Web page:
9.9 Correlated groups of observations
In our modelling strategy above, we mentioned the incorporation of population stratification if available. What does this mean?
Our regression is seeking to capture the characteristics of particular patients. These characteristics are made manifest through the slopes of fitted lines  the estimated coefficients (ORs) of particular variables. A goal is to estimate these characteristics as precisely as possible. Bias can be introduced when correlations between patients are not accounted for. Correlations may be as simple as being treated within the same hospital. By virtue of this fact, these patients may have commonalities that have not been captured by the observed variables.
Population characteristics can be incorporated into our models. We may not be interested in capturing and measuring the effects themselves, but want to ensure they are accounted for in the analysis.
One approach is to include grouping variables as random effects
.
These may be nested with each other, for example patients within hospitals within countries.
These are added in addition to the fixed effects
we have been dealing with up until now.
These models go under different names including mixed effects model, multilevel model, or hierarchical model.
Other approaches, such as generalized estimating equations are not dealt with here.
9.9.1 Simulate data
Our melanoma dataset doesn’t include any higher level structure, so we will simulate this for demonstration purposes. We have just randomly allocated 1 of 4 identifiers to each patient below.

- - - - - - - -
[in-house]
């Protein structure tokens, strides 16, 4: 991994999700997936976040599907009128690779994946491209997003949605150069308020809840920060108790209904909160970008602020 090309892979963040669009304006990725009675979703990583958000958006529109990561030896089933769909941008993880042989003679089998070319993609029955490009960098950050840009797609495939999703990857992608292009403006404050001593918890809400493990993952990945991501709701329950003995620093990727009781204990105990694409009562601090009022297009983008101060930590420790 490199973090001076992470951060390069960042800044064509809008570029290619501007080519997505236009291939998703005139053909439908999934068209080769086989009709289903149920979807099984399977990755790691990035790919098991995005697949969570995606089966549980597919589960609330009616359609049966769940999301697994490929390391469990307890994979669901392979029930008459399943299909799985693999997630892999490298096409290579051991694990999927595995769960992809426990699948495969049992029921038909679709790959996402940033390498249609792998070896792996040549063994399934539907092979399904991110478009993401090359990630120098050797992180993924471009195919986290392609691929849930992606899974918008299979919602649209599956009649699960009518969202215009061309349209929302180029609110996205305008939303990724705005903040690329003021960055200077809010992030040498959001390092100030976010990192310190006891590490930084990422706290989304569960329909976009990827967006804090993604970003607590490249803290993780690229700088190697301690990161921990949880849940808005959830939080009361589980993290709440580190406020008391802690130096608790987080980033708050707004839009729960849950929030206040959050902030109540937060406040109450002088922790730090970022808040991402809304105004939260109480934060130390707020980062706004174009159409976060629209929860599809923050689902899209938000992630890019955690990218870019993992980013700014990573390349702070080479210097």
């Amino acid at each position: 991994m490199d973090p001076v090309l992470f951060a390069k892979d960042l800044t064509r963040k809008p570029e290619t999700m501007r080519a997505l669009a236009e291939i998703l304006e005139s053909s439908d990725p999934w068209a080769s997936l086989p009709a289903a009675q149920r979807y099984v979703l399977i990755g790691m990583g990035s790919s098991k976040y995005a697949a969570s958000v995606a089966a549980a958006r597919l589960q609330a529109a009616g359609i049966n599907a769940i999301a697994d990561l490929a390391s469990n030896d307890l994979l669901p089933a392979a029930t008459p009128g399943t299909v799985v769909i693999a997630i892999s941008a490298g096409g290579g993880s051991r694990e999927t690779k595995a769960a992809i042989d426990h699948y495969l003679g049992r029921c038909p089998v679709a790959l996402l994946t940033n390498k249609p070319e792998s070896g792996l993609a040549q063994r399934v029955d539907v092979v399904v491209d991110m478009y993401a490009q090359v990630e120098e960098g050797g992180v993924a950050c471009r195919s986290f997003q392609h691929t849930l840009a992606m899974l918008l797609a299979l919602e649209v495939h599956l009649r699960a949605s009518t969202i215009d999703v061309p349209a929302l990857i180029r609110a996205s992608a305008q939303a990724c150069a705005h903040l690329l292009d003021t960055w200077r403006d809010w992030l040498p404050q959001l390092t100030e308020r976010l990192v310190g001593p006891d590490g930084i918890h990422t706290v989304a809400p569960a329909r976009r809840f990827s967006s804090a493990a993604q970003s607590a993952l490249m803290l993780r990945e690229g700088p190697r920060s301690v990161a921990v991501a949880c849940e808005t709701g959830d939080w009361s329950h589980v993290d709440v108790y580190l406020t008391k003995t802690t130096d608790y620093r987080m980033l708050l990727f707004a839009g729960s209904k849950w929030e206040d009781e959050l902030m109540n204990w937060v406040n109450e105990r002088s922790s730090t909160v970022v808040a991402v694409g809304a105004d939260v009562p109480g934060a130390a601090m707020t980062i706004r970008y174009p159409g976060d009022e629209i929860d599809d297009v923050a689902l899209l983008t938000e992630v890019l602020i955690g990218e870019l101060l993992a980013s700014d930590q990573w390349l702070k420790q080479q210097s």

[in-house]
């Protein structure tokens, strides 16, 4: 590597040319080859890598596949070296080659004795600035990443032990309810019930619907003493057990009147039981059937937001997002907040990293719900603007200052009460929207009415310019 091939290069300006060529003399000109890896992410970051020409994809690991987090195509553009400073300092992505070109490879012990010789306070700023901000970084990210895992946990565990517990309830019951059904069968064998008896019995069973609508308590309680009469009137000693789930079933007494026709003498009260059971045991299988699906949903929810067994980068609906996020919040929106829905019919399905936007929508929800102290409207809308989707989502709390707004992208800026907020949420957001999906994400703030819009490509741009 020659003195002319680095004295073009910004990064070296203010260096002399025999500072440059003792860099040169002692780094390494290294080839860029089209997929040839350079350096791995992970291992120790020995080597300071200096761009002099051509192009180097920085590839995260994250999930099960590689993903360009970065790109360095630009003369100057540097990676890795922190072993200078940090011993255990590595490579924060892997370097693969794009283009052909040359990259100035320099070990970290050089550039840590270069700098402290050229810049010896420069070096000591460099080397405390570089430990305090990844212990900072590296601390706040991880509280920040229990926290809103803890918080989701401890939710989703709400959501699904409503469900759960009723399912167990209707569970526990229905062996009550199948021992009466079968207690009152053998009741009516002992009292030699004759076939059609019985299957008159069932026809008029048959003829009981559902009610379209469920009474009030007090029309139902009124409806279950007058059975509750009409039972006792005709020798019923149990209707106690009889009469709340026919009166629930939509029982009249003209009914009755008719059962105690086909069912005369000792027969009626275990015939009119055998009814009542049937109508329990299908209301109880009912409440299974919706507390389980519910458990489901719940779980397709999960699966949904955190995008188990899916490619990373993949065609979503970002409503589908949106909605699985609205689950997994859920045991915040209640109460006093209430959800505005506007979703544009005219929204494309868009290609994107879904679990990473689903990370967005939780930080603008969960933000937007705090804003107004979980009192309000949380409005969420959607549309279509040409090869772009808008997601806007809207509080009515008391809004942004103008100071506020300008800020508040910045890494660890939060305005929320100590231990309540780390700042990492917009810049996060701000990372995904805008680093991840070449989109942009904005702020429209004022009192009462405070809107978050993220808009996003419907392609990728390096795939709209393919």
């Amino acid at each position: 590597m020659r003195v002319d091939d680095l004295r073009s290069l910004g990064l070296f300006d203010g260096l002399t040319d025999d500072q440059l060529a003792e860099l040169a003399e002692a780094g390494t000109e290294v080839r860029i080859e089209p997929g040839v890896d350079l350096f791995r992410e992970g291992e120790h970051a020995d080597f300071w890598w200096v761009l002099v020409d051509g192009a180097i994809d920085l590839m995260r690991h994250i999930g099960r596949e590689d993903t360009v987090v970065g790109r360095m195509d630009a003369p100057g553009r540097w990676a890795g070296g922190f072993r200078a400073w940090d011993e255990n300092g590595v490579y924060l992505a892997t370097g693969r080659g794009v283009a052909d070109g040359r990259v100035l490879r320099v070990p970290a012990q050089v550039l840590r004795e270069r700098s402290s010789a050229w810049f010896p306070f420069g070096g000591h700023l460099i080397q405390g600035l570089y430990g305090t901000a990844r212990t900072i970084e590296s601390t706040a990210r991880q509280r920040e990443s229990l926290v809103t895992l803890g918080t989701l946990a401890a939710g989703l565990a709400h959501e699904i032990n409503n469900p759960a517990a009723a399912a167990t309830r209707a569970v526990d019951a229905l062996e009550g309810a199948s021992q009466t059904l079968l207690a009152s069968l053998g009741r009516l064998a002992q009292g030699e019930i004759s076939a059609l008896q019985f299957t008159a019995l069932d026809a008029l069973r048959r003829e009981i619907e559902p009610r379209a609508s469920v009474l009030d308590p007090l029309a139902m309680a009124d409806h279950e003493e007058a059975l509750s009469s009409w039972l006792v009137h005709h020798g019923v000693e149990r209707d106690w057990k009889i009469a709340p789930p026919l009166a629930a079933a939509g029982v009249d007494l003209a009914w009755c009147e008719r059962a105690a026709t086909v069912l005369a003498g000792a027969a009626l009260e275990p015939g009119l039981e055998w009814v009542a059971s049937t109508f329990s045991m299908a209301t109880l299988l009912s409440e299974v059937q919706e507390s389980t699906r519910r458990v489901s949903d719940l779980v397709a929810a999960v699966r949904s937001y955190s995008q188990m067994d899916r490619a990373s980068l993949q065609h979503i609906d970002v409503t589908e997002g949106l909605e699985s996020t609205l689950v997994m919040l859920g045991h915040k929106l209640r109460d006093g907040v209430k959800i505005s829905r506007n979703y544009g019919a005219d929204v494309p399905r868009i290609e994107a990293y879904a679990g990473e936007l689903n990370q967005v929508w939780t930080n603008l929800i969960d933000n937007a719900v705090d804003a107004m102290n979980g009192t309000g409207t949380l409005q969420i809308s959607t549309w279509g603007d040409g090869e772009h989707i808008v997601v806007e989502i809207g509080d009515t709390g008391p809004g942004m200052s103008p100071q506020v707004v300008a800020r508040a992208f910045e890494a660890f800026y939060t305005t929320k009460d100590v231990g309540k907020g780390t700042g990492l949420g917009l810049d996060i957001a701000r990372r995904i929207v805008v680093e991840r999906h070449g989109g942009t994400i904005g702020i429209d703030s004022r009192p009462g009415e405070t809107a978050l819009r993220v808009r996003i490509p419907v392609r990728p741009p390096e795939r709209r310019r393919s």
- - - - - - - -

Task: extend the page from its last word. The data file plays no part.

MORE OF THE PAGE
9.9.2 Plot the data
We will speak in terms of ‘hospitals’ now, but the grouping variable(s) could clearly be anything.
The simplest random effects approach is a ‘random intercept model’. This allows the intercept of fitted lines to vary by hospital. The random intercept model constrains lines to be parallel, in a similar way to the additive models discussed above and in Chapter 7.
It is harder to demonstrate with binomial data, but we can stratify the 5year mortality by Tstage (considered as a continuous variable for this purpose). Note there were no deaths in ‘hospital 4’ (Figure 9.14). We can model this accounting for interhospital variation below.
melanoma %>%
mutate(
mort_5yr.num = as.numeric(mort_5yr)  1 # Convert factor to 0 and 1
) %>%
ggplot(aes(x = as.numeric(t_stage.factor), y = mort_5yr.num)) +
geom_jitter(width = 0.1, height = 0.1) +
geom_smooth(method = 'loess', se = FALSE) +
facet_wrap(~hospital_id) +
labs(x= "Tstage", y = "Mortality (5 y)")
## `geom_smooth()` using formula 'y ~ x'
9.9.3 Mixed effects models in base R
There are a number of different packages offering mixed effects modelling in R, our preferred is lme4
.
## Loading required package: Matrix
##
## Attaching package: 'Matrix'
## The following objects are masked from 'package:tidyr':
##
## expand, pack, unpack
## Registered S3 methods overwritten by 'lme4':
## method from
## cooks.distance.influence.merMod car
## influence.merMod car
## dfbeta.influence.merMod car
## dfbetas.influence.merMod car
melanoma %>%
glmer(mort_5yr ~ t_stage.factor + (1  hospital_id),
data = ., family = "binomial") %>%
summary()
## Generalized linear mixed model fit by maximum likelihood (Laplace
## Approximation) [glmerMod]
## Family: binomial ( logit )
## Formula: mort_5yr ~ t_stage.factor + (1  hospital_id)
## Data: .
##
## AIC BIC logLik deviance df.resid
## 174.6 191.2 82.3 164.6 200
##
## Scaled residuals:
## Min 1Q Median 3Q Max
## 1.4507 0.3930 0.2891 0.0640 3.4591
##
## Random effects:
## Groups Name Variance Std.Dev.
## hospital_id (Intercept) 2.619 1.618
## Number of obs: 205, groups: hospital_id, 4
##
## Fixed effects:
## Estimate Std. Error z value Pr(>z)
## (Intercept) 3.13132 1.01451 3.087 0.00203 **
## t_stage.factorT2 0.02256 0.74792 0.030 0.97593
## t_stage.factorT3 1.82349 0.62920 2.898 0.00375 **